Bill Viola, ‘Going Forth By Day (détail)’, 2002, extrait de ‘First Light’ (panneau 5) / Performers : Weba Garretson, John Hay / Collection particulière / Photo : Kira Perov
We are pretty sure this weekend most of you rushed to the nearest (or not) seaside, to delve into the first real summer’s weekend delights. We did not dive into the aegean blues, we did plunge though in the immersive work of Bill Viola, presented at the Grand Palais, Paris, until 21rst of July.
Bill Viola, ‘Ascension’, 2000 / Bill Viola Studio, Long Beach, Etats-Unis / Photo : Kira Perov
In the work of Bill Viola, the theme of bodies plunging into the water or immersing from it, is a recurring subject. In the Grand Palais, in what is one of the largest retrospectives of the exponent of video art, all four decades of the artist’s career are represented, unfolding as an inner journey, divided in three phases around major metaphysical questions: Who am I? Where am I? Where am I going? The plunged or ascending bodies in his installations represent the fluidity of life creating at the same time references and a continuum with great works of art history. In Going Forth By Day (2002) par example, an ensemble of huge digital wall panels in the spirit of Giotto’s frescoes in the Assisi basilica, Viola declares the unequalled summit of art installation and his ultimate reference.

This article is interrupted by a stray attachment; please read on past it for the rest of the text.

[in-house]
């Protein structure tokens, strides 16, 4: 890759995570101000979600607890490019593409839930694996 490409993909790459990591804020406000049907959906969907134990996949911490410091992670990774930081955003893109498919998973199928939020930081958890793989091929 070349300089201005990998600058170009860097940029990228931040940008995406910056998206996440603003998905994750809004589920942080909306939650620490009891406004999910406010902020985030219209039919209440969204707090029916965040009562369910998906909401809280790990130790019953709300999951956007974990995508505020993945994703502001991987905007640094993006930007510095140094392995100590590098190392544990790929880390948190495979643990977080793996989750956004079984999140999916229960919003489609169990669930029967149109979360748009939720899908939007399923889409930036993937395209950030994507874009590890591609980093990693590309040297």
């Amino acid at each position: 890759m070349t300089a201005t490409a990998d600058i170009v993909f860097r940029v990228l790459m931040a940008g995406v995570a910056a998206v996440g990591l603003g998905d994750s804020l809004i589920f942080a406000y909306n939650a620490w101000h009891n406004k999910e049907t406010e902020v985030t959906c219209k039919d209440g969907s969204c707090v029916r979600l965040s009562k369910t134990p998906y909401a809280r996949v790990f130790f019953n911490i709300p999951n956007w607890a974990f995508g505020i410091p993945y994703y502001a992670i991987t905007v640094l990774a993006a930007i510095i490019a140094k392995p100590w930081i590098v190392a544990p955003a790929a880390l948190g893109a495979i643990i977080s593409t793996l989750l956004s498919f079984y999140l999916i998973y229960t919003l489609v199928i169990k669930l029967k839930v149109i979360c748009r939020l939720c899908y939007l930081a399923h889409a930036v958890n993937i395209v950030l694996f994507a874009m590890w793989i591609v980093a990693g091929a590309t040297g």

Bill Viola, Tempest (Study for the Raft), 2005; Color High-Definition video on flat panel display mounted on wall, 43 x 26 x 4 inches; 109 x 66 x 10.2 cm
Apart from the strong images and themes that give the artist’s work a universal character, the spectator of the some twenty masterly works spread across the Grand Palais, immerses in a particularly intense experience. From The Reflecting Pool (1977-79) to The Dreamers (2013), the work of Viola unfolds bringing the spectator inside the work of art. The hours of video on screens slowly drag you inside this journey of metaphors about life, death, transcendence, rebirth, time and space, so as in the end you become a part of what is unfolding around you.
Bill Viola, Dissolution, 2005. Color video diptych on plasma displays mounted vertically on wall. Performers: Lisa Rhoden, Jeff Mills Photo: Kira Perov
All the genres in Bill Viola’s oeuvre are there, in the Grand Palais exhibition, and all his great emblematic series, from “Buried Secrets” of the US Pavilion, Venice in 1995 (The Veiling), to “Angels for the Millennium” series (Ascension, 2000), to the “Passions” series (Catherine’s Room, 2001) to “The Tristan Project” (Fire Woman and Tristan’s Ascension, 2005), to “Transfigurations” (Three Women, 2008), to the “Mirage” series (The Encounter, 2012). This exhibition is one not to miss for someone to get to know in depth the work of the great artist, but also partake in a unique experience that reflects back on the perception of art and space in a unveiling manner.